We were able to keep the shoe weight down by making a pair of huaraches for Cara that is extremely light and work for your everyday sandal. She also brought barefoot hiking shoes as her only closed-toe shoe. The Merrell Trail Glove 4 is an awesome shoe for hiking and also makes a great travel companion.
|Columbia convertible pants
|2x gym shorts
|Long sleeve shirt not cotton
|Under Armor long sleeve cold gear
|short sleeve shirt
|Merrell Vapor Glove 3
|Magellan Outdoors long sleeve travel shirt
|Off-brand short sleeve travel shirt
I also brought only the essentials, which amounts to essentially 2 changes of clothes for off the bike. Since all of my stuff is much larger than Cara’s it still weighs about the same.
Being unsure as to the weather when we reach Northern China and Asia in general, we brought only light cold weather gear. I brought one insulated shirt from Under Armor and my favorite sweater from Peru to go along with my cycling jacket. Altogether, we should have plenty to stay warm. As for now in the tropics, it all sits at the bottom of the bag never to come out.
I brought the same footwear as Cara, bring a pair of homemade huaraches that I hike and walk in, and a pair of Merrel barefoot running shoes.
Bringing cycling specific clothing is something that is debated in the touring circles. Since I have ridden for many years as a racing and endurance cyclist, I love to wear cycling clothing so we bring it along. Many others tour in regular shorts and travel shirts. This may end up with us having slightly more clothing, but the comfort gains from wearing cycling specific clothing are worth it.
|3x sports bras C9
|Cold weather gloves
|Defeet wool gloves Pink
|Shimano Cycling Shoe / Sandal SH-CT46LW
|Cannondale Ridge Helmet
|Pink generic jacket
|3 short sleeve jersey
|Defeet wool arm warmers as leg warmers
|Nature Hike nylon poncho
|3 pair of shorts
|3 pair Defeet cycling socks
|Off-brand from China
For Cara, we have 3 changes in cycling clothing along with the cold weather essentials. For cold weather, she wears my wool arm warmers as leg warmers and then pulls on the insulating jacket and wind jacket and gloves. All those together will bring us down to comfortably riding in 40F / 5C temperatures.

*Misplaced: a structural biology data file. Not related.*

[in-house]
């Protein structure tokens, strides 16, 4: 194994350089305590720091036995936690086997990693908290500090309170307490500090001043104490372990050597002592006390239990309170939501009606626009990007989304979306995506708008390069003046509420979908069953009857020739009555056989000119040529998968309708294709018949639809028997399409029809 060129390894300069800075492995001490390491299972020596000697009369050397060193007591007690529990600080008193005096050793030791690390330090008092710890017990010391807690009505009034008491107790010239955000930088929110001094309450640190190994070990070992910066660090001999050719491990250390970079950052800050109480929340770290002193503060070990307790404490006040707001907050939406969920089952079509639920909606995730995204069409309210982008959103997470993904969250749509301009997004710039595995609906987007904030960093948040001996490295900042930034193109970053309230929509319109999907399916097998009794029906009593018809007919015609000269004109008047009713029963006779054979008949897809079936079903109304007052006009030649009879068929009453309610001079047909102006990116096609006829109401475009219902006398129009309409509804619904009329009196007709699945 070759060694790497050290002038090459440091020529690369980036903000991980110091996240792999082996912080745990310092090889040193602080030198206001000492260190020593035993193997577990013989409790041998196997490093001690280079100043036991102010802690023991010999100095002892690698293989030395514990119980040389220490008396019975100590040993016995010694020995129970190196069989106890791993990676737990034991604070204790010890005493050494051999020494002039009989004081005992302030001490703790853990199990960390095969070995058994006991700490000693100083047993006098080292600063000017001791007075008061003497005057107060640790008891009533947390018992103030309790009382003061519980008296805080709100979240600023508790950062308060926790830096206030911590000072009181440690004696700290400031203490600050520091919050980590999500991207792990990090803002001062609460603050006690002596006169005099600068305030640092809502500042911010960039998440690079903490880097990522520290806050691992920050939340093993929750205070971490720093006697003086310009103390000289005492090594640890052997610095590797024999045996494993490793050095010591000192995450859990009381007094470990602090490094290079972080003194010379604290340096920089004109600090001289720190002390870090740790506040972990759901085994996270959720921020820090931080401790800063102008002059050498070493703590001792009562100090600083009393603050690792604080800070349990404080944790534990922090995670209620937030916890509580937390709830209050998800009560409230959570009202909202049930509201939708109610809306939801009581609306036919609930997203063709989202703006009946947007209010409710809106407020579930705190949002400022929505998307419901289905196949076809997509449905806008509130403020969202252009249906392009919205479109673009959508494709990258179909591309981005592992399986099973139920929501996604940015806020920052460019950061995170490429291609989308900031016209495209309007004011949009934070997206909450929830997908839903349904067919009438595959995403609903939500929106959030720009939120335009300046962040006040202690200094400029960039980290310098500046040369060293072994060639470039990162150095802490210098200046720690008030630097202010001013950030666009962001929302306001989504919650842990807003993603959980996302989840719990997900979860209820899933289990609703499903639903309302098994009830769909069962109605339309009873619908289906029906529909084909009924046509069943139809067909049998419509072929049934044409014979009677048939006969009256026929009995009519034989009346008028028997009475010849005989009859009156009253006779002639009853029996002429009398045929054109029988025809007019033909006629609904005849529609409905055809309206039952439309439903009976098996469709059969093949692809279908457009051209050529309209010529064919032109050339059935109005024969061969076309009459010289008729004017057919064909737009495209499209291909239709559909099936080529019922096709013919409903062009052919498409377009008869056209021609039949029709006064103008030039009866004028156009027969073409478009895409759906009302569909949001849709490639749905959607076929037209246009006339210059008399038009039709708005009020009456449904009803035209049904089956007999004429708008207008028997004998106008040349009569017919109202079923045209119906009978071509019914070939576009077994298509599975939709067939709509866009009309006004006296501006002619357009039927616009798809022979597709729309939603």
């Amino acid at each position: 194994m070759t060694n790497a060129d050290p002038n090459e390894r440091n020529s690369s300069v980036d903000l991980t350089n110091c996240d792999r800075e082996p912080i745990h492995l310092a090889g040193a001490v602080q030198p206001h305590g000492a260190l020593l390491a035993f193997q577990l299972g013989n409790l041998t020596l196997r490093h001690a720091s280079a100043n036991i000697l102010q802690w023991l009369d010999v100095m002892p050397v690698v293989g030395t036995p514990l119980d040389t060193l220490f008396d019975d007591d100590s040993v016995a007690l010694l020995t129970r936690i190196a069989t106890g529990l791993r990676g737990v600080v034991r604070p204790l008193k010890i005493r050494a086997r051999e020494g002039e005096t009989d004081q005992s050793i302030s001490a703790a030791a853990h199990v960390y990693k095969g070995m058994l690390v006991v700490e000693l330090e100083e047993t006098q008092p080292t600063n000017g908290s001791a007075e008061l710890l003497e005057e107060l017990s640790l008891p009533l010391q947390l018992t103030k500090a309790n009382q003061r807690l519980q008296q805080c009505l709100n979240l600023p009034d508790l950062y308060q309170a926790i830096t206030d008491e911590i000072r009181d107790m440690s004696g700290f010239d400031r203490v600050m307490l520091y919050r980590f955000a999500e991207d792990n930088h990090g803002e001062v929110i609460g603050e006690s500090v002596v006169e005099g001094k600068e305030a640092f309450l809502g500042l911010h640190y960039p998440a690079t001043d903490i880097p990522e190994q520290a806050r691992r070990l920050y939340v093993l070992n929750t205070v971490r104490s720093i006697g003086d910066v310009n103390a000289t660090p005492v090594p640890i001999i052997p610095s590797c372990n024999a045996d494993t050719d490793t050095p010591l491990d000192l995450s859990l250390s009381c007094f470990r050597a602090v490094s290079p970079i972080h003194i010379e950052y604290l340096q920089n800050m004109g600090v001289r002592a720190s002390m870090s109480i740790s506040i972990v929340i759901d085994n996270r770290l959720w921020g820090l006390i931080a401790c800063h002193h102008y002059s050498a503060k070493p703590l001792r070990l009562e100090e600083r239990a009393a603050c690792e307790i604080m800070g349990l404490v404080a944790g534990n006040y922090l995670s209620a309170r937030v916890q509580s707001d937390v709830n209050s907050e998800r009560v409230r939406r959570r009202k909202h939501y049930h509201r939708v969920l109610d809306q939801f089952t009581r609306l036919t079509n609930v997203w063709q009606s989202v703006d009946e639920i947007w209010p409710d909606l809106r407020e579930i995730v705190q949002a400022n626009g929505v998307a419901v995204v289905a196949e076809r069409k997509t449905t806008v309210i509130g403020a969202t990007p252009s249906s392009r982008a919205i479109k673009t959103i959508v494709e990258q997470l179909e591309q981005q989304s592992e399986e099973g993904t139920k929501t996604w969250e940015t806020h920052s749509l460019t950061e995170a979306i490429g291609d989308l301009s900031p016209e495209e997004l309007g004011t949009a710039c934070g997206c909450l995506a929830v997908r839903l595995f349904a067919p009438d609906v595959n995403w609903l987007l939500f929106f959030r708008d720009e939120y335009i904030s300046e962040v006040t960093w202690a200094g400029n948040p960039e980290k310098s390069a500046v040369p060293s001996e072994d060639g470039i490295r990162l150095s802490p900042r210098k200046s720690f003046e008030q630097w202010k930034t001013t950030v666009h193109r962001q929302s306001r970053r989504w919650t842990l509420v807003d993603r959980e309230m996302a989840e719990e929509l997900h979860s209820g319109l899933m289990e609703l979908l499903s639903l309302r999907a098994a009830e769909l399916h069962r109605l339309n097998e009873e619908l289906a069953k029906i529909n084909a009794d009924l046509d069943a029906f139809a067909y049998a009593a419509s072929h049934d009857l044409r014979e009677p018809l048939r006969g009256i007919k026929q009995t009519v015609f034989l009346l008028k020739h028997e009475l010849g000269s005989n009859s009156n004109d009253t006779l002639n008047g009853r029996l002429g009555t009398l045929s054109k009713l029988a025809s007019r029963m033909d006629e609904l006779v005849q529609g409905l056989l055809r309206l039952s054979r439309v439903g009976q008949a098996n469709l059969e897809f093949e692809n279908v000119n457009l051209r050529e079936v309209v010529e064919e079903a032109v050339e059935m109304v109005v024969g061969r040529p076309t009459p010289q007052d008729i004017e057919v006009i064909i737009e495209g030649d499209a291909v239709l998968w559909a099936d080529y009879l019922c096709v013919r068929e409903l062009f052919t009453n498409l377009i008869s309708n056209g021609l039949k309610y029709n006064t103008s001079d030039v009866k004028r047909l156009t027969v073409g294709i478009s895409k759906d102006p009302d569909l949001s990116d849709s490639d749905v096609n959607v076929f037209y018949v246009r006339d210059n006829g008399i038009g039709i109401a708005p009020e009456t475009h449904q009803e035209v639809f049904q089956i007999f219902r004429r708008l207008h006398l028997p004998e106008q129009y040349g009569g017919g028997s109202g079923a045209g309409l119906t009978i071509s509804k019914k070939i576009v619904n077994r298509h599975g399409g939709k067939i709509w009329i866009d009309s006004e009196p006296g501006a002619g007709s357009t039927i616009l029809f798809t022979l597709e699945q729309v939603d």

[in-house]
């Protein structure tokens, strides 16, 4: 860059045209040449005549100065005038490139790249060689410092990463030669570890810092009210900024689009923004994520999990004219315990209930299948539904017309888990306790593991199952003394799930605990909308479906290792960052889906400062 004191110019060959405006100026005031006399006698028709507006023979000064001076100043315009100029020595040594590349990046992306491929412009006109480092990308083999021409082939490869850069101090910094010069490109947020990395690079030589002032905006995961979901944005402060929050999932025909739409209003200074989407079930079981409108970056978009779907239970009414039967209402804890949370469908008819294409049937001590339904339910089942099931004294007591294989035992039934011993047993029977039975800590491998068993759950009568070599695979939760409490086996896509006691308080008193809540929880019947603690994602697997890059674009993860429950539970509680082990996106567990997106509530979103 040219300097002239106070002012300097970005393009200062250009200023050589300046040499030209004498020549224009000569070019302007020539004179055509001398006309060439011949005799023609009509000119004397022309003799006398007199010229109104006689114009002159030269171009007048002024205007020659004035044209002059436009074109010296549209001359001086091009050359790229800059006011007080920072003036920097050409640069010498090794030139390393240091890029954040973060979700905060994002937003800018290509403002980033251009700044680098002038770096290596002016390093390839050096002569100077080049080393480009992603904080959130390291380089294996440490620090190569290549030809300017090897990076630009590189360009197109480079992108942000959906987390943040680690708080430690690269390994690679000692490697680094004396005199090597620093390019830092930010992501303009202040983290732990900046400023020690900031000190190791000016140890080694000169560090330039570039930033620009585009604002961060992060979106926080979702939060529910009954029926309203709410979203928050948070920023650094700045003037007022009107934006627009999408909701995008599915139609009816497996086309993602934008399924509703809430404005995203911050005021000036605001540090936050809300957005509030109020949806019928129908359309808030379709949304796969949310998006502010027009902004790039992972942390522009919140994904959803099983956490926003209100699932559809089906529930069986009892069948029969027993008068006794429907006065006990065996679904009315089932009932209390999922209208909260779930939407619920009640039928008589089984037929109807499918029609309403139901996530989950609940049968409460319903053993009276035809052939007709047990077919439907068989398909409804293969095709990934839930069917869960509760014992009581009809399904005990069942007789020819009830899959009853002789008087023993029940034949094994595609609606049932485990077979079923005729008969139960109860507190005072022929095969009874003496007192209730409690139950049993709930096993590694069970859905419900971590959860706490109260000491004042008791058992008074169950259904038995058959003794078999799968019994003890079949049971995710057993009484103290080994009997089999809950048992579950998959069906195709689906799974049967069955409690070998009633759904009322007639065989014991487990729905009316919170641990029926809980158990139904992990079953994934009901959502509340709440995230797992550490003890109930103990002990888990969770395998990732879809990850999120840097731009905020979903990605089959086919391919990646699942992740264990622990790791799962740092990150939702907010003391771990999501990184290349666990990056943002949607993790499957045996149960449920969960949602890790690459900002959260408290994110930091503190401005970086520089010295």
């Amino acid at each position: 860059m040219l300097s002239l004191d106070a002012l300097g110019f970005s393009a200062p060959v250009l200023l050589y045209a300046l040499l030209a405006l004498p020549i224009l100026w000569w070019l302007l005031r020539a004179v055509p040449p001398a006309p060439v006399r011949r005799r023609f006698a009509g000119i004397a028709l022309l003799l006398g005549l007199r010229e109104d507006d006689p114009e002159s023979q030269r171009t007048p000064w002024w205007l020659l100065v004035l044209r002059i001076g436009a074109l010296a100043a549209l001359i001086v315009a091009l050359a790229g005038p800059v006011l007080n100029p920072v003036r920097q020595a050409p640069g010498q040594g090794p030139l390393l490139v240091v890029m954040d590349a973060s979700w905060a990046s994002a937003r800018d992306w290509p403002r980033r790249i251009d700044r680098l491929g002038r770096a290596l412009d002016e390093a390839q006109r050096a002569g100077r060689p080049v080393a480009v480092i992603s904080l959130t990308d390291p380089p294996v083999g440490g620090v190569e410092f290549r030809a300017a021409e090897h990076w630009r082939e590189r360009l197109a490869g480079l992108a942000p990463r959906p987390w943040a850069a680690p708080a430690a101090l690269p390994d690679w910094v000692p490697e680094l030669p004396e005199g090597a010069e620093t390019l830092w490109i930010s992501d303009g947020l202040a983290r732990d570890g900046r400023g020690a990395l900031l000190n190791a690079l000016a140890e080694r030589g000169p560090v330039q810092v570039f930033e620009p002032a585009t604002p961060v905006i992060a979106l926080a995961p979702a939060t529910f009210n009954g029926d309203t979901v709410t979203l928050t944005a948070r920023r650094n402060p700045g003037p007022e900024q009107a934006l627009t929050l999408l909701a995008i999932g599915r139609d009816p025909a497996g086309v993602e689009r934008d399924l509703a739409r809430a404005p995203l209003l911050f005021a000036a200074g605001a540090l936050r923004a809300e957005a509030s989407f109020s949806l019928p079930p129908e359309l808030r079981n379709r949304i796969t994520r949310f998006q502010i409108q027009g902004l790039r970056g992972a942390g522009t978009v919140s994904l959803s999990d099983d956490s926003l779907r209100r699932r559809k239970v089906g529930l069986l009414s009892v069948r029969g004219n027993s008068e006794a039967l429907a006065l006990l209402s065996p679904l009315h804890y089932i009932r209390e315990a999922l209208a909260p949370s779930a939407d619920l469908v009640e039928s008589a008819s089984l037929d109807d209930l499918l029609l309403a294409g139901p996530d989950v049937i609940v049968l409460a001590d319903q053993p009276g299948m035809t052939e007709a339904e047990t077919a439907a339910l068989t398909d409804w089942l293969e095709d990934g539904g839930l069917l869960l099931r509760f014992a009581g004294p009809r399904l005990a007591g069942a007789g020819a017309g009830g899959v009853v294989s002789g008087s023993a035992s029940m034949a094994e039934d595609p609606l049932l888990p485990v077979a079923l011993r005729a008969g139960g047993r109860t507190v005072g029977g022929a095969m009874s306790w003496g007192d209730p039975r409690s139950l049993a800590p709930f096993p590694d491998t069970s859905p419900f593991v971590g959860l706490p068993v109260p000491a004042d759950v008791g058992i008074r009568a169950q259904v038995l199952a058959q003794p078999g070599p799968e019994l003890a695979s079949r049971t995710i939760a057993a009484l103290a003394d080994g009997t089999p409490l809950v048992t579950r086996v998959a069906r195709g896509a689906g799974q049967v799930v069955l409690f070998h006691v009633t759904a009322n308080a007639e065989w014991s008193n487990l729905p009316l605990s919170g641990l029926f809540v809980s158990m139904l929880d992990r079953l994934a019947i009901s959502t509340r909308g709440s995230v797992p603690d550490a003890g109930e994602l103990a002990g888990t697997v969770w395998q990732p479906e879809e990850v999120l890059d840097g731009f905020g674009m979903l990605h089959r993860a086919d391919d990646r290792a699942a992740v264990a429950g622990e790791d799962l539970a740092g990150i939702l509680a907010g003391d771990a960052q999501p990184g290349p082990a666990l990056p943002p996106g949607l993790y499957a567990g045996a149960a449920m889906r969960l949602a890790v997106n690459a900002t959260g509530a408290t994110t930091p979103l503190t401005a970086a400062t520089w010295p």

For rain, she has a silnylon poncho. We have not yet tested this while riding, but expect it to work well, once we figure out how to really attach it / anchor it on the bike.
|Defeet neon arm warmers
|Cold weather gloves
|Defeet wool gloves
|Shimano Cycling Sandals
|DIY green fleece beanie
|Bontrager Oracle helmet, Now Wheeler
|3 short sleeve jerseys, The Black Bibs Summer Pro+
|Defeet wool knee warmers
|Nature Hike silnylon poncho
|3 bib shorts CN Ride and The Black Bibs
|1 heavyweight wool socks
|Off-brand from China
I also brought 3 changes in cycling clothing to go along with the cold weather essentials. All told, this should be more than enough clothing and can bring me down to comfortably riding in 40F / 5C weather. Now if it is raining at that temperature, there is certainly another story to be told.
I had to replace my helmet after only 2 weeks of riding as it was cracked in the back. This turned out to be a good move because my new Wheeler helmet is more comfortable and is white which helps to reflect the sun and keep me cool while riding.
|Nature Hike x2 inflatable camp pillows
|Cheapo flexy cutting board
|Nature Hike packable day pack
|rechargeable headlamp x2
|Cooking kit bag
|Snow Peak Ti Sporks
|1.8L ti pot lid
|1L ti skillet
|1.8L ti pot
|Spare bag of rope, very light cord for drying line
|Chinese cheap tent with aluminum poles, and stakes in bag
|sleeping bag Cara
|Ozark trails 32F down bag
|sleeping bag Justin
|Ozark trails 40F down bag
|sleeping pad Cara
|Thermarest 3⁄4 pad
|sleeping pad Justin
|Thermarest long pad
|BRS fuel bottle 530 mL
|Primus Omnifuel knockoff
|10L MSR Dromedary
|Universal Water Spicket tool
|hose and MSR dromedary attachment
|Drinking hose for MSR Dromedary
|Zip Lock Bags
|zip lock bags
|silnylon stuff sacks x5
For camping, we brought what we thought were the essentials along with a few extras to make our potential many nights under the stars more comfortable.
Typically, we just use our stuff sacks full of extra clothes as pillows, but this time we brought some blow-up pillows from China that are quite comfortable. We brought an extra rope for stringing up clothes to dry and an extra stuff sack for dirty clothes and cleaning clothes in. The day pack has gotten more use than I expected so has actually worked out quite well.